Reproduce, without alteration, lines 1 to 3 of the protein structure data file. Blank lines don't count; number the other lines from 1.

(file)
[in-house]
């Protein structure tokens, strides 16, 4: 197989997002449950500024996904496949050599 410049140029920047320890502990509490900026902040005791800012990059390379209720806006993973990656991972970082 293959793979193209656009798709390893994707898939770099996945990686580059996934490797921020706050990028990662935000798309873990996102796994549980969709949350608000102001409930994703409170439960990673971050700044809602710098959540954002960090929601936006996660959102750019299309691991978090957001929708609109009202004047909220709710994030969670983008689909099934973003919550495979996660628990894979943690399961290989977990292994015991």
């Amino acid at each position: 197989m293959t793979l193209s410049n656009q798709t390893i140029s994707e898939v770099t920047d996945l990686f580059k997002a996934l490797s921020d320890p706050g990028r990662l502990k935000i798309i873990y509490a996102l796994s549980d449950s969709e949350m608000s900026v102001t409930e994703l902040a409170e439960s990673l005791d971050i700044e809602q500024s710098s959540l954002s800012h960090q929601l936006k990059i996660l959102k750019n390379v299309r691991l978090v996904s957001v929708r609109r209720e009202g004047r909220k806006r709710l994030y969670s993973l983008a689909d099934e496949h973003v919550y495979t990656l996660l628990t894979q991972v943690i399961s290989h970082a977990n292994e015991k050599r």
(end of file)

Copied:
[in-house]
């Protein structure tokens, strides 16, 4: 197989997002449950500024996904496949050599 410049140029920047320890502990509490900026902040005791800012990059390379209720806006993973990656991972970082 293959793979193209656009798709390893994707898939770099996945990686580059996934490797921020706050990028990662935000798309873990996102796994549980969709949350608000102001409930994703409170439960990673971050700044809602710098959540954002960090929601936006996660959102750019299309691991978090957001929708609109009202004047909220709710994030969670983008689909099934973003919550495979996660628990894979943690399961290989977990292994015991």
């Amino acid at each position: 197989m293959t793979l193209s410049n656009q798709t390893i140029s994707e898939v770099t920047d996945l990686f580059k997002a996934l490797s921020d320890p706050g990028r990662l502990k935000i798309i873990y509490a996102l796994s549980d449950s969709e949350m608000s900026v102001t409930e994703l902040a409170e439960s990673l005791d971050i700044e809602q500024s710098s959540l954002s800012h960090q929601l936006k990059i996660l959102k750019n390379v299309r691991l978090v996904s957001v929708r609109r209720e009202g004047r909220k806006r709710l994030y969670s993973l983008a689909d099934e496949h973003v919550y495979t990656l996660l628990t894979q991972v943690i399961s290989h970082a977990n292994e015991k050599r």